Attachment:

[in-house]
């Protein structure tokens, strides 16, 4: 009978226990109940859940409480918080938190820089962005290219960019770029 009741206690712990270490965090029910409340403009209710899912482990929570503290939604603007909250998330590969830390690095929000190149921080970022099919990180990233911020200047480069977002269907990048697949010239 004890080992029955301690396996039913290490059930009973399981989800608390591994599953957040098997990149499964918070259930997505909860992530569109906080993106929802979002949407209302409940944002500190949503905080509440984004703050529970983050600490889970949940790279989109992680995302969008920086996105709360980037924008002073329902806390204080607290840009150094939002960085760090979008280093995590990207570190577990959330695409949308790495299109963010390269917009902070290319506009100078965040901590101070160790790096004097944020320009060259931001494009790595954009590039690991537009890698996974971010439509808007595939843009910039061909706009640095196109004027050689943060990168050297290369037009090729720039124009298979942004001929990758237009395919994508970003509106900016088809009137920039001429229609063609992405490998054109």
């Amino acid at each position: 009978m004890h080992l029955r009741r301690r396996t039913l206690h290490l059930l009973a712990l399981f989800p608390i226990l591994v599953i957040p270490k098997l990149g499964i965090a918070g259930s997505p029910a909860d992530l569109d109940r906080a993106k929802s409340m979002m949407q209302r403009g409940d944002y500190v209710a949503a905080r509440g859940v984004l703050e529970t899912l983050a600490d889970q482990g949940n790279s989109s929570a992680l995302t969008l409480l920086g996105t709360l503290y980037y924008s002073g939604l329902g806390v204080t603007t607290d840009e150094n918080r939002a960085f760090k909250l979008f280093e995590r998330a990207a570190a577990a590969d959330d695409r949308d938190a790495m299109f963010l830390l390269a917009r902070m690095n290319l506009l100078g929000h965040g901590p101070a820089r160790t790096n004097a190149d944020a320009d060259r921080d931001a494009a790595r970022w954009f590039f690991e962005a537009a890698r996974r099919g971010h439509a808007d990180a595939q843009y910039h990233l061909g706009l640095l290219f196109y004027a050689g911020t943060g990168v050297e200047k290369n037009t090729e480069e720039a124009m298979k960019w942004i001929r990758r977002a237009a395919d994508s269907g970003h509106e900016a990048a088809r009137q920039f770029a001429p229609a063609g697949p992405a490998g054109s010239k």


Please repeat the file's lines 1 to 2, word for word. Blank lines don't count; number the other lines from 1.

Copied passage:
[in-house]
């Protein structure tokens, strides 16, 4: 009978226990109940859940409480918080938190820089962005290219960019770029 009741206690712990270490965090029910409340403009209710899912482990929570503290939604603007909250998330590969830390690095929000190149921080970022099919990180990233911020200047480069977002269907990048697949010239 004890080992029955301690396996039913290490059930009973399981989800608390591994599953957040098997990149499964918070259930997505909860992530569109906080993106929802979002949407209302409940944002500190949503905080509440984004703050529970983050600490889970949940790279989109992680995302969008920086996105709360980037924008002073329902806390204080607290840009150094939002960085760090979008280093995590990207570190577990959330695409949308790495299109963010390269917009902070290319506009100078965040901590101070160790790096004097944020320009060259931001494009790595954009590039690991537009890698996974971010439509808007595939843009910039061909706009640095196109004027050689943060990168050297290369037009090729720039124009298979942004001929990758237009395919994508970003509106900016088809009137920039001429229609063609992405490998054109």